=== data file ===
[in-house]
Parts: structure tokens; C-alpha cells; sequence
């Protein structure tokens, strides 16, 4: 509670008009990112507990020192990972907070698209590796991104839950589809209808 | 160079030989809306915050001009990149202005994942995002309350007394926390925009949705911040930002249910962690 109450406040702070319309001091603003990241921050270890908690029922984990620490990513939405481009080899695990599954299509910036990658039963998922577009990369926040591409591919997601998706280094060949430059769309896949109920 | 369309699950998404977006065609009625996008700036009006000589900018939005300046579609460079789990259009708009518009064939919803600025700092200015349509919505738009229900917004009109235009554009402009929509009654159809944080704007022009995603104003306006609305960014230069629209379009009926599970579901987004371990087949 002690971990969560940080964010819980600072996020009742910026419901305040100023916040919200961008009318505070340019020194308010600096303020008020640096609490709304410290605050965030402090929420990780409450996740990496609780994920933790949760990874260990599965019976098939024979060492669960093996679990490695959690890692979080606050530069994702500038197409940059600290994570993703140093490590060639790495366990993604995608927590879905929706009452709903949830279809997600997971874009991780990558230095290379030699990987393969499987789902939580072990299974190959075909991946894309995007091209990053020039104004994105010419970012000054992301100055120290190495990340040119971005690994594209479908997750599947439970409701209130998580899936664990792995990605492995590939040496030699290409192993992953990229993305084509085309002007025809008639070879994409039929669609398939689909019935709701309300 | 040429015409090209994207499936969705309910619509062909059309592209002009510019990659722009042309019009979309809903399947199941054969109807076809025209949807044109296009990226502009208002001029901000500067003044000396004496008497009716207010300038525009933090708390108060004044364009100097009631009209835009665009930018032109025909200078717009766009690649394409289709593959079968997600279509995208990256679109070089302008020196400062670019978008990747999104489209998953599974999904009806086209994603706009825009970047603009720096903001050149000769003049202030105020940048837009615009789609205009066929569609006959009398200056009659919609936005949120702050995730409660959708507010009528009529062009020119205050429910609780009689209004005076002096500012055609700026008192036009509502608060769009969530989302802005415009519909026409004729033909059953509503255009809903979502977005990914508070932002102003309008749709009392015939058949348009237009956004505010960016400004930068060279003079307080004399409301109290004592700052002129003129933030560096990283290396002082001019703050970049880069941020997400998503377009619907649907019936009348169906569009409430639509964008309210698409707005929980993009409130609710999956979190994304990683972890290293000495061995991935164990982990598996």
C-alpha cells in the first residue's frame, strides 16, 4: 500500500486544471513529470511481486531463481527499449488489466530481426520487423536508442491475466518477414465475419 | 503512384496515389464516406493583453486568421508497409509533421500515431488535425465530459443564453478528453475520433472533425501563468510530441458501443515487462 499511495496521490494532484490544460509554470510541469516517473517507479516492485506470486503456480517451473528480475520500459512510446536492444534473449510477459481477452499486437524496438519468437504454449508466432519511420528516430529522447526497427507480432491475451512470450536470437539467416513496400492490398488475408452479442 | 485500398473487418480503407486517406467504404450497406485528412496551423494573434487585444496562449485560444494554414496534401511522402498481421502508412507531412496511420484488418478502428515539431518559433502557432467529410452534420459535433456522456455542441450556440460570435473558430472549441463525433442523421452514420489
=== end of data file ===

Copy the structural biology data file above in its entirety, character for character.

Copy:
[in-house]
Parts: structure tokens; C-alpha cells; sequence
């Protein structure tokens, strides 16, 4: 509670008009990112507990020192990972907070698209590796991104839950589809209808 | 160079030989809306915050001009990149202005994942995002309350007394926390925009949705911040930002249910962690 109450406040702070319309001091603003990241921050270890908690029922984990620490990513939405481009080899695990599954299509910036990658039963998922577009990369926040591409591919997601998706280094060949430059769309896949109920 | 369309699950998404977006065609009625996008700036009006000589900018939005300046579609460079789990259009708009518009064939919803600025700092200015349509919505738009229900917004009109235009554009402009929509009654159809944080704007022009995603104003306006609305960014230069629209379009009926599970579901987004371990087949 002690971990969560940080964010819980600072996020009742910026419901305040100023916040919200961008009318505070340019020194308010600096303020008020640096609490709304410290605050965030402090929420990780409450996740990496609780994920933790949760990874260990599965019976098939024979060492669960093996679990490695959690890692979080606050530069994702500038197409940059600290994570993703140093490590060639790495366990993604995608927590879905929706009452709903949830279809997600997971874009991780990558230095290379030699990987393969499987789902939580072990299974190959075909991946894309995007091209990053020039104004994105010419970012000054992301100055120290190495990340040119971005690994594209479908997750599947439970409701209130998580899936664990792995990605492995590939040496030699290409192993992953990229993305084509085309002007025809008639070879994409039929669609398939689909019935709701309300 | 040429015409090209994207499936969705309910619509062909059309592209002009510019990659722009042309019009979309809903399947199941054969109807076809025209949807044109296009990226502009208002001029901000500067003044000396004496008497009716207010300038525009933090708390108060004044364009100097009631009209835009665009930018032109025909200078717009766009690649394409289709593959079968997600279509995208990256679109070089302008020196400062670019978008990747999104489209998953599974999904009806086209994603706009825009970047603009720096903001050149000769003049202030105020940048837009615009789609205009066929569609006959009398200056009659919609936005949120702050995730409660959708507010009528009529062009020119205050429910609780009689209004005076002096500012055609700026008192036009509502608060769009969530989302802005415009519909026409004729033909059953509503255009809903979502977005990914508070932002102003309008749709009392015939058949348009237009956004505010960016400004930068060279003079307080004399409301109290004592700052002129003129933030560096990283290396002082001019703050970049880069941020997400998503377009619907649907019936009348169906569009409430639509964008309210698409707005929980993009409130609710999956979190994304990683972890290293000495061995991935164990982990598996």
C-alpha cells in the first residue's frame, strides 16, 4: 500500500486544471513529470511481486531463481527499449488489466530481426520487423536508442491475466518477414465475419 | 503512384496515389464516406493583453486568421508497409509533421500515431488535425465530459443564453478528453475520433472533425501563468510530441458501443515487462 499511495496521490494532484490544460509554470510541469516517473517507479516492485506470486503456480517451473528480475520500459512510446536492444534473449510477459481477452499486437524496438519468437504454449508466432519511420528516430529522447526497427507480432491475451512470450536470437539467416513496400492490398488475408452479442 | 485500398473487418480503407486517406467504404450497406485528412496551423494573434487585444496562449485560444494554414496534401511522402498481421502508412507531412496511420484488418478502428515539431518559433502557432467529410452534420459535433456522456455542441450556440460570435473558430472549441463525433442523421452514420489